FDA Approves First Immunotherapy as Initial Treatment of Gastric Cancers
The US Food and Drug Administration, on April 16, 2021, approved the immunotherapy nivolumab(Opdivo, Bristol-Myers Squibb) in conjunction with certain chemotherapies for the frontline treatment of advanced or metastatic gastric cancer, gastroesophageal junction cancer, and esophageal adenocarcinoma.
“Today’s approval is the first treatment in more than a decade to show a survival benefit for patients with advanced or metastatic gastric cancer who are being treated for the first time,” Richard Pazdur, MD, director of the FDA’s Oncology Center of Excellence and acting director of the Office of Oncologic Diseases in the FDA’s Center for Drug Evaluation and Research, states in an FDA press release.
Opdivo is a monoclonal antibody that inhibits tumor growth by enhancing T-cell function. Its efficacy was evaluated in a randomized, multicenter, open-label trial of 1,581 patients with previously untreated advanced or metastatic gastric cancer, gastroesophageal junction cancer and esophageal adenocarcinoma. The 789 patients who received Opdivo in combination with chemotherapy, on average, lived longer than the 792 patients who received chemotherapy alone. Median survival was 13.8 months for patients who received Opdivo plus chemotherapy compared to 11.6 months for patients who received chemotherapy alone.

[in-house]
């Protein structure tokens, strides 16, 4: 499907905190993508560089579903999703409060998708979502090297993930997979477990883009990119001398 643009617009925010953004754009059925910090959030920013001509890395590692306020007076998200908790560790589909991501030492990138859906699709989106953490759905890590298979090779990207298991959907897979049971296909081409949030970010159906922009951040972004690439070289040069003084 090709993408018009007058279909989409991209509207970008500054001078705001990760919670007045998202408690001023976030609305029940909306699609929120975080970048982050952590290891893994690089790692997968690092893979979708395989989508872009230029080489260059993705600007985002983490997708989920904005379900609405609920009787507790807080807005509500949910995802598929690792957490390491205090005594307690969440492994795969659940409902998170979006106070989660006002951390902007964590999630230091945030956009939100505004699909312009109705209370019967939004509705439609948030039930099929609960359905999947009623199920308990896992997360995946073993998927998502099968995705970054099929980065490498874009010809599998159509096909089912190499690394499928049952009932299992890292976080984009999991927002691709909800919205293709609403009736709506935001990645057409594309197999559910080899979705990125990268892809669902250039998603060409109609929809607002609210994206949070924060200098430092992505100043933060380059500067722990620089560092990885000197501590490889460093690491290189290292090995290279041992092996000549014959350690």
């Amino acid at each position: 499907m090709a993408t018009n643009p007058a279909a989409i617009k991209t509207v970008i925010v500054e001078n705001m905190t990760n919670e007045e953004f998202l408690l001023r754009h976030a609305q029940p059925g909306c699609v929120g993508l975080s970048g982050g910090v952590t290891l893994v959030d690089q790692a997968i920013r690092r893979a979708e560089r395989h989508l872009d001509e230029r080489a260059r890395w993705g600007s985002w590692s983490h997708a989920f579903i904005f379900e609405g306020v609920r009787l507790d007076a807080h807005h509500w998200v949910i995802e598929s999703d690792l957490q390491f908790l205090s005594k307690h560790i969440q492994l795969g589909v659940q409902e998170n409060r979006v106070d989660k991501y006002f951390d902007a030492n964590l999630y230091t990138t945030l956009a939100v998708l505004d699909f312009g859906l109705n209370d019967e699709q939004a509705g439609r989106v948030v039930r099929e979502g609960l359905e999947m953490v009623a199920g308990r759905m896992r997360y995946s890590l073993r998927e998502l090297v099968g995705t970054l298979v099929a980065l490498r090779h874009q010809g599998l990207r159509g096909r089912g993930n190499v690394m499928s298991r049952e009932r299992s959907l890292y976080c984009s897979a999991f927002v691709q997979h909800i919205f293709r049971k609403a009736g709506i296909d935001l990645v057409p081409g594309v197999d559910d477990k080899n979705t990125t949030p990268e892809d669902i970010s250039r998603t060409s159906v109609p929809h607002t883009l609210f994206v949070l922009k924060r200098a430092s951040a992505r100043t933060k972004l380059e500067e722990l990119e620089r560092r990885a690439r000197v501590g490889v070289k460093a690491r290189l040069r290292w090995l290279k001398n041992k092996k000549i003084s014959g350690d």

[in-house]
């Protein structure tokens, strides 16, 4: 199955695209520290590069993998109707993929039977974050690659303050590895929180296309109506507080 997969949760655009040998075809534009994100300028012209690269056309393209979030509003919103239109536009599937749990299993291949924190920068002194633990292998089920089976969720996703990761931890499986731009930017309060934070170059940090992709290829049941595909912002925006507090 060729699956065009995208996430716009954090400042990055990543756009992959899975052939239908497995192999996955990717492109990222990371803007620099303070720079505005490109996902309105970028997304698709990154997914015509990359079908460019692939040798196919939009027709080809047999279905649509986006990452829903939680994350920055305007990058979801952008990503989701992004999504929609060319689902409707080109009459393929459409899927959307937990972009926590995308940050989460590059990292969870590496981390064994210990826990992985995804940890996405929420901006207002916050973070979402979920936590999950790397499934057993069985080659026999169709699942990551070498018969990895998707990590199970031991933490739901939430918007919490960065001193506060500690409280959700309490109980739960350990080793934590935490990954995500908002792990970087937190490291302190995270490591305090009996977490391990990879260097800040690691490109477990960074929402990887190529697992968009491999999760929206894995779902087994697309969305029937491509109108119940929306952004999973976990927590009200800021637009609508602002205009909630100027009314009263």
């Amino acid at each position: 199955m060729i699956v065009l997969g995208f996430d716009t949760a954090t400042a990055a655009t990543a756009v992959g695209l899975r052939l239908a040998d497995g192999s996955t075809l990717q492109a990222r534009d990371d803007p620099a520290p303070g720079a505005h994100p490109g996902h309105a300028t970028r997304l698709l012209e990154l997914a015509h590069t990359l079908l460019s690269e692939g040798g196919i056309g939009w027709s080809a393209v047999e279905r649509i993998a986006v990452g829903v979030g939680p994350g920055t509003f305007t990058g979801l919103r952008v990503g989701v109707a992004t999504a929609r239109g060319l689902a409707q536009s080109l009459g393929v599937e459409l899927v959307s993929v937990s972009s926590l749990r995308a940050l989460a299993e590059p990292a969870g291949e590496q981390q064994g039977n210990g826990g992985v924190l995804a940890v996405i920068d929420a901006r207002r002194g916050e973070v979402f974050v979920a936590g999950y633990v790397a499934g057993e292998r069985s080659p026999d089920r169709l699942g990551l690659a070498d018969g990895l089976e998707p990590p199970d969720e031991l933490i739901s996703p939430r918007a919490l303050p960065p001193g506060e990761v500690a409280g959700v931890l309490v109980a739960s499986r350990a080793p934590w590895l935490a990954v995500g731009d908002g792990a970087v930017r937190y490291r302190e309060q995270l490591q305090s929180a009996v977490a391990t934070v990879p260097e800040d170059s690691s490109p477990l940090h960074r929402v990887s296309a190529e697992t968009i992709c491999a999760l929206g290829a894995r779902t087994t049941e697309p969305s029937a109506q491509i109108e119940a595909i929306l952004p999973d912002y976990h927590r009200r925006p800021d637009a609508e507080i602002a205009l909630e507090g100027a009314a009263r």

The most common side effects of Opdivo in combination with chemotherapy include peripheral neuropathy (damage to the nerves outside of the brain and spinal cord), nausea, fatigue, diarrhea, vomiting, decreased appetite, abdominal pain, constipation and musculoskeletal pain. Opdivo can cause serious conditions known as immune-mediated side effects, including inflammation of healthy organs such as the lungs (pneumonitis), colon (colitis), liver (hepatitis), endocrine glands (endocrinopathies) and kidneys (nephritis).